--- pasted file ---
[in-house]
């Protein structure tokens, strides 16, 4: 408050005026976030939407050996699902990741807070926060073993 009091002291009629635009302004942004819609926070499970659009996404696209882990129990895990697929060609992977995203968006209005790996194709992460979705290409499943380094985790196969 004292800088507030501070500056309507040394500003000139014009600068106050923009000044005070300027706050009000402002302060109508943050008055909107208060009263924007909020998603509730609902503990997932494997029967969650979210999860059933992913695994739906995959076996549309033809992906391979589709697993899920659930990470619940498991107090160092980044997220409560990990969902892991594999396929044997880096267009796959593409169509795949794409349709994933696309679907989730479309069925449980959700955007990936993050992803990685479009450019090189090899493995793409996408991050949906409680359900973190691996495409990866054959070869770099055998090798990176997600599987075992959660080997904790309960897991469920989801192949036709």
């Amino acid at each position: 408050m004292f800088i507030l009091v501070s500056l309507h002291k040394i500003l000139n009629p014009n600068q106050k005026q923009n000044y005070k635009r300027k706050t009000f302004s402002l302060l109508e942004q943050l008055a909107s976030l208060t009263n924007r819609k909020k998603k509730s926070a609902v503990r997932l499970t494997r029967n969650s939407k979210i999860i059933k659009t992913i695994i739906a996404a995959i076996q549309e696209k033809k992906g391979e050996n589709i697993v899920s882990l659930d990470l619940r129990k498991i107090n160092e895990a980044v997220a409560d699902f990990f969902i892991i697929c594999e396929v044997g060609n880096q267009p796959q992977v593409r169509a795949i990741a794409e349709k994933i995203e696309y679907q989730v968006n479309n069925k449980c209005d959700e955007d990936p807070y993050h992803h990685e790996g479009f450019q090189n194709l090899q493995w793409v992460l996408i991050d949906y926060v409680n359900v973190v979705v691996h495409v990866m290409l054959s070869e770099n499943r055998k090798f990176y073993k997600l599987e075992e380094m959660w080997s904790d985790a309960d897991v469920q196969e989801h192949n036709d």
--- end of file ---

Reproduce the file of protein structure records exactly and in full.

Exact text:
[in-house]
């Protein structure tokens, strides 16, 4: 408050005026976030939407050996699902990741807070926060073993 009091002291009629635009302004942004819609926070499970659009996404696209882990129990895990697929060609992977995203968006209005790996194709992460979705290409499943380094985790196969 004292800088507030501070500056309507040394500003000139014009600068106050923009000044005070300027706050009000402002302060109508943050008055909107208060009263924007909020998603509730609902503990997932494997029967969650979210999860059933992913695994739906995959076996549309033809992906391979589709697993899920659930990470619940498991107090160092980044997220409560990990969902892991594999396929044997880096267009796959593409169509795949794409349709994933696309679907989730479309069925449980959700955007990936993050992803990685479009450019090189090899493995793409996408991050949906409680359900973190691996495409990866054959070869770099055998090798990176997600599987075992959660080997904790309960897991469920989801192949036709």
């Amino acid at each position: 408050m004292f800088i507030l009091v501070s500056l309507h002291k040394i500003l000139n009629p014009n600068q106050k005026q923009n000044y005070k635009r300027k706050t009000f302004s402002l302060l109508e942004q943050l008055a909107s976030l208060t009263n924007r819609k909020k998603k509730s926070a609902v503990r997932l499970t494997r029967n969650s939407k979210i999860i059933k659009t992913i695994i739906a996404a995959i076996q549309e696209k033809k992906g391979e050996n589709i697993v899920s882990l659930d990470l619940r129990k498991i107090n160092e895990a980044v997220a409560d699902f990990f969902i892991i697929c594999e396929v044997g060609n880096q267009p796959q992977v593409r169509a795949i990741a794409e349709k994933i995203e696309y679907q989730v968006n479309n069925k449980c209005d959700e955007d990936p807070y993050h992803h990685e790996g479009f450019q090189n194709l090899q493995w793409v992460l996408i991050d949906y926060v409680n359900v973190v979705v691996h495409v990866m290409l054959s070869e770099n499943r055998k090798f990176y073993k997600l599987e075992e380094m959660w080997s904790d985790a309960d897991v469920q196969e989801h192949n036709d």